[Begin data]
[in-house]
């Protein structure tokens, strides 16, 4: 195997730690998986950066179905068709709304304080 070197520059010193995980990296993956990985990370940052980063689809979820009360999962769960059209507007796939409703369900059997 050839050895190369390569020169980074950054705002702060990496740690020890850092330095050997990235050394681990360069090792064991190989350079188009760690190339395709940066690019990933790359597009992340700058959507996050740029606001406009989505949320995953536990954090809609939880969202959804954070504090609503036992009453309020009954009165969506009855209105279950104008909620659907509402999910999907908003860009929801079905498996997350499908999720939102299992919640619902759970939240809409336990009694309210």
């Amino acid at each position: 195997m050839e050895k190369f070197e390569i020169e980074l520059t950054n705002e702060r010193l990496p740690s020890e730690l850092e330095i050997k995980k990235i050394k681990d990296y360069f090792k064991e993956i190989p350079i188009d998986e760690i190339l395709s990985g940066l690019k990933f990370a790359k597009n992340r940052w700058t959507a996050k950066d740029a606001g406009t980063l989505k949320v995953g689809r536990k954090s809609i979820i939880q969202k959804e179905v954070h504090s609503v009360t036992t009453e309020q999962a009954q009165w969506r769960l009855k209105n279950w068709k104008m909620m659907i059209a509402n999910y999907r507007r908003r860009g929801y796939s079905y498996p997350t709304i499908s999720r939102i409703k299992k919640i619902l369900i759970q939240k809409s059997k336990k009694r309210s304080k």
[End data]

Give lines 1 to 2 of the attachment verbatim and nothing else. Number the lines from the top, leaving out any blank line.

[in-house]
């Protein structure tokens, strides 16, 4: 195997730690998986950066179905068709709304304080 070197520059010193995980990296993956990985990370940052980063689809979820009360999962769960059209507007796939409703369900059997 050839050895190369390569020169980074950054705002702060990496740690020890850092330095050997990235050394681990360069090792064991190989350079188009760690190339395709940066690019990933790359597009992340700058959507996050740029606001406009989505949320995953536990954090809609939880969202959804954070504090609503036992009453309020009954009165969506009855209105279950104008909620659907509402999910999907908003860009929801079905498996997350499908999720939102299992919640619902759970939240809409336990009694309210």